Godfrey William Bebbington

King's Shropshire Light Infantry

Personal Details

Born:  Godfrey was baptised on the 6th June 1888.

Family:  He was the only son born to Joseph Bebbington, a cabinet maker, and his wife Agnes Martha, nee Hollis. He had 4 sisters. On 2 December 1930 he married Elva Emily Elizabeth McKewin in Queensland, Australia.

Education:  At time of the 1901 Census, Godfrey was attending Malpas Grammar School, Malpas, Cheshire.

Residence: in 1891 the Bebbington family were living in High Street, but by the time of the 1901 Census  they had moved to Talbot House, 56 Green End, Whitchurch. This is the address that appears for Godfrey on the 1919 Absent Voters list for Whitchurch. In 1911 Godfrey was living in Edgbaston, Birmingham.

Employment: When living in  Birmingham in 1911 Godfrey was working as a cinematograph operator. When he emigrated to Australia in 1923 he was described as a farm labourer. On the Australia, Electoral Rolls his occupation was that of a mechanic.

Died:  29 November 1940 in Queensland, Australia.

Military Details

Regiment: King`s Shropshire Light Infantry, 4th Territorial Battalion

Rank: Sergeant

Service Number: 2238, 200660

Date of Enlistment: Not known

Date of Discharge: Not known

Reason for Discharge: Not known

Other Information: An extract from a letter written by Godfrey to his family and printed  in The Whitchurch Herald 26 June1915 stated that he was a member of the 4th KSLI (Territorial Batt.) serving in Tanglin, Singapore.

Medals and Awards

Godfrey was awarded the Campaign Medals (British War Medal, and Victory Medal) and the Territorial Force War Medal.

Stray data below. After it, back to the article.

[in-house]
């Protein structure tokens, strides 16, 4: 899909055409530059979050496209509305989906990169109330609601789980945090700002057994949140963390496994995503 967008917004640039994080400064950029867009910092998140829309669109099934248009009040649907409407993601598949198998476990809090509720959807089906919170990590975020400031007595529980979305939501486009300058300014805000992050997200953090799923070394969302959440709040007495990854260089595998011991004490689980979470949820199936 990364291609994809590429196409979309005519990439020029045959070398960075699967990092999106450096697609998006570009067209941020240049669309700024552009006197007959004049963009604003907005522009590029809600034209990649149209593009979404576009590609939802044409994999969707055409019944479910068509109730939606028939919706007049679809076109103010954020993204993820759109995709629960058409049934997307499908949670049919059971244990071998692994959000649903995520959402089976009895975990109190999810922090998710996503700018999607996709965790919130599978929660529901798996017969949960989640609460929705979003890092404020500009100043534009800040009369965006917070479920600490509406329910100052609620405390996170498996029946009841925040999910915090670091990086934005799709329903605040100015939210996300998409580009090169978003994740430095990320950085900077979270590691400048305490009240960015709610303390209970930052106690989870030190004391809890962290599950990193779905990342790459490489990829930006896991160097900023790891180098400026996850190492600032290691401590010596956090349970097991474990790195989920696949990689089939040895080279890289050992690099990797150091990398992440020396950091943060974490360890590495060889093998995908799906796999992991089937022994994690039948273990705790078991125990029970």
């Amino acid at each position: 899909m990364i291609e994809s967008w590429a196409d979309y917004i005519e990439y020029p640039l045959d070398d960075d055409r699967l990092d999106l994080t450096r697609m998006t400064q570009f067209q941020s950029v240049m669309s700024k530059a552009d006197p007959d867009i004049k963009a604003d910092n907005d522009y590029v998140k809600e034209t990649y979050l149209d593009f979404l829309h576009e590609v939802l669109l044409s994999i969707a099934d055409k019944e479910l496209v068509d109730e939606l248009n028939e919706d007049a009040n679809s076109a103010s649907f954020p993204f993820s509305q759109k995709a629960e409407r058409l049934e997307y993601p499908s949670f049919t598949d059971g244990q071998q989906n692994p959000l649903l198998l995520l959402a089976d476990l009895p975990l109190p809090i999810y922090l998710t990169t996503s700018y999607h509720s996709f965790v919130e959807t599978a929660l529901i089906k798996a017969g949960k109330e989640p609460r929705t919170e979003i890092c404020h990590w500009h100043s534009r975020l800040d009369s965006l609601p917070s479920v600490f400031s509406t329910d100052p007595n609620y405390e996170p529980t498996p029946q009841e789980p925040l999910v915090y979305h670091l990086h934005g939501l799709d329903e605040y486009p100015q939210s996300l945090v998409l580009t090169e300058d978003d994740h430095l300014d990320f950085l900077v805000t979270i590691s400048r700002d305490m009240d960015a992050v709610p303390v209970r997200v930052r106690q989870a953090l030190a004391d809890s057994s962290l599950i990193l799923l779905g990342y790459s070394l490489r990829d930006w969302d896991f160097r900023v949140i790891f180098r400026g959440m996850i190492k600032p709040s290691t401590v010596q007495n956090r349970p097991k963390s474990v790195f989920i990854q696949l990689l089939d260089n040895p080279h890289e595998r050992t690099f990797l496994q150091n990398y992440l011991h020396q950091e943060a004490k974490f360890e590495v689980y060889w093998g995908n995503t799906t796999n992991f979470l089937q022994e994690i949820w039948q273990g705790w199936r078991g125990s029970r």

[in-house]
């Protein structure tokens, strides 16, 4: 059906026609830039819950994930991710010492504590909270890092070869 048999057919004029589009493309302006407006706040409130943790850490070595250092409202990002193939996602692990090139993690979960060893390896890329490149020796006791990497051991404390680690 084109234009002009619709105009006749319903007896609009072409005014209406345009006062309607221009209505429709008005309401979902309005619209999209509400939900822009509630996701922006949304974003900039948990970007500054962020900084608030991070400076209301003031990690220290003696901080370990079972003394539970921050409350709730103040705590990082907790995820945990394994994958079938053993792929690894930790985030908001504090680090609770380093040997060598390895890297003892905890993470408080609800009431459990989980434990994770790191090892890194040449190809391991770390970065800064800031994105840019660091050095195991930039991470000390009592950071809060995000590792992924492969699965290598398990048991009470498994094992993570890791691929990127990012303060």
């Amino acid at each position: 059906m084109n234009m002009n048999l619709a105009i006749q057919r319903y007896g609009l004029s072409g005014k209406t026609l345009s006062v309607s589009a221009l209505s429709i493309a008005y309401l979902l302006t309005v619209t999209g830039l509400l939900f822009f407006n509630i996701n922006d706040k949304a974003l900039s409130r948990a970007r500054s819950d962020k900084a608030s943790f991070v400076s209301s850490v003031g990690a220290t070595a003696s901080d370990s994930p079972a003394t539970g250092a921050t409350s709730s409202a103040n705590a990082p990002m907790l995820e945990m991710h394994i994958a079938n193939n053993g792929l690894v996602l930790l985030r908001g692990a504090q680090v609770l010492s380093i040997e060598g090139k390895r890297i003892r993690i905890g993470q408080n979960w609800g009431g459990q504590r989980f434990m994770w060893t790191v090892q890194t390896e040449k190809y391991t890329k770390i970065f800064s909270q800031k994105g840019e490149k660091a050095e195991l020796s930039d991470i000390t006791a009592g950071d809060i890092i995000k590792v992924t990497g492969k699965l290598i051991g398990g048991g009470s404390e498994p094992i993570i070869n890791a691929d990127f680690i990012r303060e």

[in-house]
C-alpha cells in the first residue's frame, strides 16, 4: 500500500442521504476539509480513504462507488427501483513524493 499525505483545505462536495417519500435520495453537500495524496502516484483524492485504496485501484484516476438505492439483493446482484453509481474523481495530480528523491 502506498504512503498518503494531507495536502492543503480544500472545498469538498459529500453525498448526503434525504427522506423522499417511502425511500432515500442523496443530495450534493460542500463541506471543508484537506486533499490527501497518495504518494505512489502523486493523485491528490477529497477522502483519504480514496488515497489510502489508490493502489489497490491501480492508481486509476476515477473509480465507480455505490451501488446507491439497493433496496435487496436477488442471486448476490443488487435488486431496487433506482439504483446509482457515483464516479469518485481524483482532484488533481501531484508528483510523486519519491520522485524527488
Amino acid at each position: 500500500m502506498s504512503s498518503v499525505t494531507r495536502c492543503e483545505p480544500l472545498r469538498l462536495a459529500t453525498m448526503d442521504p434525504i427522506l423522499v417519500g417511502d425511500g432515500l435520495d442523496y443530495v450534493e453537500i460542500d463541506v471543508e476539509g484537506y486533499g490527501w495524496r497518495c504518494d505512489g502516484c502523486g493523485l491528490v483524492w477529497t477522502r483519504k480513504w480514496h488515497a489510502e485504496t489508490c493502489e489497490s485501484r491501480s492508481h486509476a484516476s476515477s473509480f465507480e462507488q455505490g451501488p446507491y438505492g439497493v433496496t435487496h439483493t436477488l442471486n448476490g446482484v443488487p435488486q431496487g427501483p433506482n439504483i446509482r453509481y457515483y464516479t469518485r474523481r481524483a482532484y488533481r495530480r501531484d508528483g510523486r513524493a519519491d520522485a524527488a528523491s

Campaign Medals

Great War History Hub Whitchurch Shropshire Medals Front Image

The British War Medal (also known as 'Squeak') was a silver or bronze medal awarded to officers and men of the British and Imperial Forces who either entered a theatre of war or entered service overseas between 5th August 1914 and 11th November 1918 inclusive. This was later extended to services in Russia, Siberia and some other areas in 1919 and 1920. Approximately 6.5 million British War Medals were issued. Approximately 6.4 million of these were the silver versions of this medal. Around 110,000 of a bronze version were issued mainly to Chinese, Maltese and Indian Labour Corps. The front (obv or obverse) of the medal depicts the head of George V. The recipient's service number, rank, name and unit was impressed on the rim.

The Allied Victory Medal (also known as 'Wilfred') was issued by each of the allies. It was decided that each of the allies should each issue their own bronze victory medal with a similar design, similar equivalent wording and identical ribbon. The British medal was designed by W. McMillan. The front depicts a winged classical figure representing victory. Approximately 5.7 million victory medals were issued. Interestingly, eligibility for this medal was more restrictive and not everyone who received the British War Medal ('Squeak') also received the Victory Medal ('Wilfred'). However, in general, all recipients of 'Wilfred' also received 'Squeak' and all recipients of The 1914 Star or The 1914/1915 Star (also known as 'Pip') also received both 'Squeak' and 'Wilfred'. The recipient's service number, rank, name and unit was impressed on the rim.

Territorial Force War Medal

Great War History Hub Whitchurch Shropshire Medals Front Image

The Territorial Force War Medal was a campaign medal awarded to members of the British Territorial Force and Territorial Force Nursing Services who served overseas in World War I; it is the rarest of the five British Great War medals.

The medal was established in April 1920 for award to members of the Territorial Force and Territorial Force Nursing Services who volunteered for service overseas on or before 30 September 1914, and served overseas. They had to have been serving with the force on 4 August 1914 or have completed four years service with the force before 4 August 1914 and rejoined the force on or before 30 September 1914.

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